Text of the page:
Skip to main content

Criminal Barrister joins Naval Reserve

Auckland criminal barrister James Olsen loves his work and can’t imagine practising any other kind of law. But he can imagine himself as a legal officer in the New Zealand Defence Force.

30 January, 2023

Midshipman (MID) Olsen is part-way through the Naval Reserve Common Training course for 2022/2023, a new course designed to ensure reservists are trained to the same standard as their Regular Force counterparts, but in a way that works around their civilian employment. MID Olsen started his training in January 2022, with an intake of 14 officers and eight ratings.  He attends weekly training at reserve unit HMNZS Ngapona in Auckland, undergoes remote learning and there is one weekend training a month. There are also three 10-day residential blocks throughout the course. He will graduate as a naval officer in April.

“I’ve always had an interest in the Services and serving my country,” he says. “In university, I had applied to the Naval Reserves but unfortunately the intake was cancelled.”

He considered becoming a full-time legal officer in the Defence Force, but other opportunities for his legal career came up and he moved onto criminal law. He’s been a practising criminal barrister for over five years.

“Then a mate sent me a link to the Naval Reserve intake, and I discovered they were recruiting reserve legal officers.”

He says he thoroughly enjoys being a criminal defence lawyer, but couldn’t contemplate 50 years doing the same thing without some variety thrown in. “I’d already achieved a lot in my short career and wanted something different, a challenge.  The reserve legal officer role presented just that: it allowed me to keep my day job but undertake something in the weekends that challenged me and would provide other opportunities throughout my career.  I ended up applying that night and haven’t looked back since.”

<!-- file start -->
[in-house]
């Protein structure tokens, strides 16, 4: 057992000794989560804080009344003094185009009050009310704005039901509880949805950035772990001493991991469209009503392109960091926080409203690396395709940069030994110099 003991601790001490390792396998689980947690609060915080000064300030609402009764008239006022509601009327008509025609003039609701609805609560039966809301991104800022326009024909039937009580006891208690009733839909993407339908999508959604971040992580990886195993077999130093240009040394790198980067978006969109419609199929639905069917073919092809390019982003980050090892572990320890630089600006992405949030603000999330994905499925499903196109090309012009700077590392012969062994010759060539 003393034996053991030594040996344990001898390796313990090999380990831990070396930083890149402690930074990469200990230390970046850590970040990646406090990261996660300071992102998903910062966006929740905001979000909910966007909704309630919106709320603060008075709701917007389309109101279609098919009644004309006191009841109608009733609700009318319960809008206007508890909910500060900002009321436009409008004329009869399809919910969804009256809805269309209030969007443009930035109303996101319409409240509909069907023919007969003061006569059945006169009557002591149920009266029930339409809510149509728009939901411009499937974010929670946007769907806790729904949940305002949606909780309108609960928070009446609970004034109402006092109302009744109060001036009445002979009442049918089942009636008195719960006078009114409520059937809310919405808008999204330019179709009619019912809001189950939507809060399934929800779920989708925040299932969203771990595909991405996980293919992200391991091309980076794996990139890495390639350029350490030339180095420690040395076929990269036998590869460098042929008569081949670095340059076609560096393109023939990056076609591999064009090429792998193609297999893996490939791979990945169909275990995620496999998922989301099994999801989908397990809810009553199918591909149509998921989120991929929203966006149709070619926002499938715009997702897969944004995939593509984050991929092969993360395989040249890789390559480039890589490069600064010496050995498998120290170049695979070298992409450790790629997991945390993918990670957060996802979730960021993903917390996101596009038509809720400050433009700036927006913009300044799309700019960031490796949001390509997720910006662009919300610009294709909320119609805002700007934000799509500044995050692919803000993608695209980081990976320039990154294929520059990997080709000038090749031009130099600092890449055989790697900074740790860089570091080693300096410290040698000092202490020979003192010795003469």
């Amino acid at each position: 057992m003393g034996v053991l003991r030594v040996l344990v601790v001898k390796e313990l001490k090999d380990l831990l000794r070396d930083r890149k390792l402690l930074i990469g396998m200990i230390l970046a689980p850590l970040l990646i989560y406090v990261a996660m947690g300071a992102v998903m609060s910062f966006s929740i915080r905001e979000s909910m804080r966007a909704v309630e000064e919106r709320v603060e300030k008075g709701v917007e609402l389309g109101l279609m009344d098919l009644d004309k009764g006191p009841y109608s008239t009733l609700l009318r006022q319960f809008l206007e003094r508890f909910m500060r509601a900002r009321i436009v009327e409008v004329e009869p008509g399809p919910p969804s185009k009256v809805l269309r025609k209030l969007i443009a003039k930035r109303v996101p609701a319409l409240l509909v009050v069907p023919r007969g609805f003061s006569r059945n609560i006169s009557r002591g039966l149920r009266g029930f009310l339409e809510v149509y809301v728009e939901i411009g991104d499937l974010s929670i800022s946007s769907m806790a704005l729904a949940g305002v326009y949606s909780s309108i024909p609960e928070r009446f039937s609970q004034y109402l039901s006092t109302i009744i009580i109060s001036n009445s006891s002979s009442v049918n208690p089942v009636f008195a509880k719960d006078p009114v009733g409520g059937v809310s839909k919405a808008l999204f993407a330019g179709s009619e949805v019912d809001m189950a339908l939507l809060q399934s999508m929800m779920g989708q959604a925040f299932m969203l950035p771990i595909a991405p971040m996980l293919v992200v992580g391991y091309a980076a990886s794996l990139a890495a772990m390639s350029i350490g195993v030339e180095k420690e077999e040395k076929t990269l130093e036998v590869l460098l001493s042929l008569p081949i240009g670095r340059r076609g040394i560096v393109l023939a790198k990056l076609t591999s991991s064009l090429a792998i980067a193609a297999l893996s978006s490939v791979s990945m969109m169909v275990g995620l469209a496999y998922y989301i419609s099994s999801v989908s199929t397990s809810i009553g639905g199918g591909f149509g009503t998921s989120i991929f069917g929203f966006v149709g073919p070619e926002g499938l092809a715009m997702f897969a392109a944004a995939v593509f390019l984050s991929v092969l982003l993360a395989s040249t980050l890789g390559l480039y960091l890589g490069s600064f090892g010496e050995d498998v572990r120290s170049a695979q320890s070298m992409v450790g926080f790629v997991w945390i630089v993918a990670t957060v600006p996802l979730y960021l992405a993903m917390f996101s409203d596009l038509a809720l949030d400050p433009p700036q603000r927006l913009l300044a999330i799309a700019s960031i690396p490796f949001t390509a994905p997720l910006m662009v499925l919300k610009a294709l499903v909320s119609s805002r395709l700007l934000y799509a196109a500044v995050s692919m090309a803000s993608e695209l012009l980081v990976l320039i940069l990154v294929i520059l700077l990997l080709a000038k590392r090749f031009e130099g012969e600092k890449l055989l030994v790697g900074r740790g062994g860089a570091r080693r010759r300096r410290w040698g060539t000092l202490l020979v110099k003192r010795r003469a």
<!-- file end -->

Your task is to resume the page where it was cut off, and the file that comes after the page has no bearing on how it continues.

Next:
Midshipman James Olsen wearing Navy dress whites, stands in a wood panelled hallway holding a blue folder that reads, 'New Zealand Courts Martial Appeal Reports'.

Midshipman James Olsen

The training to become an officer in the Navy, from sea survival to handling and using weapons, has been really enjoyable. “Ultimately, though, it is the people who have made this course what it is – not only the other trainees but also the staff.  We are usually based all around New Zealand but come together to train at different bases and camps.  We’re lucky on this course to have a number of trainees that have commissioned from the ranks, who collectively have years of experience in the Navy and sea time. This has meant for the ab initio trainees – like myself – we’ve been able to pull from this knowledge as well as that of our instructors.”

The most challenging aspect has been the physical side. “I’m not someone who is particularly sporty and found this challenging at times, but it’s this challenge that is part of the reason why I joined up in the first place.”

When he attested and started training, his employer was very supportive and gave him time off for training periods. Today, MID Olsen is self-employed and simply blocks out time in his calendar for training.

“Being a full-time lawyer and reserve officer under training, is full on and takes up a lot of my time. While this does require very good diary management, it ultimately comes down to passion."

"I’m passionate about serving our community through representing those who are marginalised, without a voice and find themselves before the courts. But I’m equally passionate about serving our country through being a reserve legal officer.”

After graduating he will post to Defence Legal Services. “As a reserve legal officer, I will work on the same matters as my regular force counterparts.  This will include opportunities to deploy on operations.  I will also contribute my skills and knowledge from civilian practice to augment the experience of regular force legal officers who don’t always have extensive experience in civilian areas.”

His advice to others is that it’s a great opportunity to do something different, but be realistic about the commitment needed when managing full-time work and Navy training.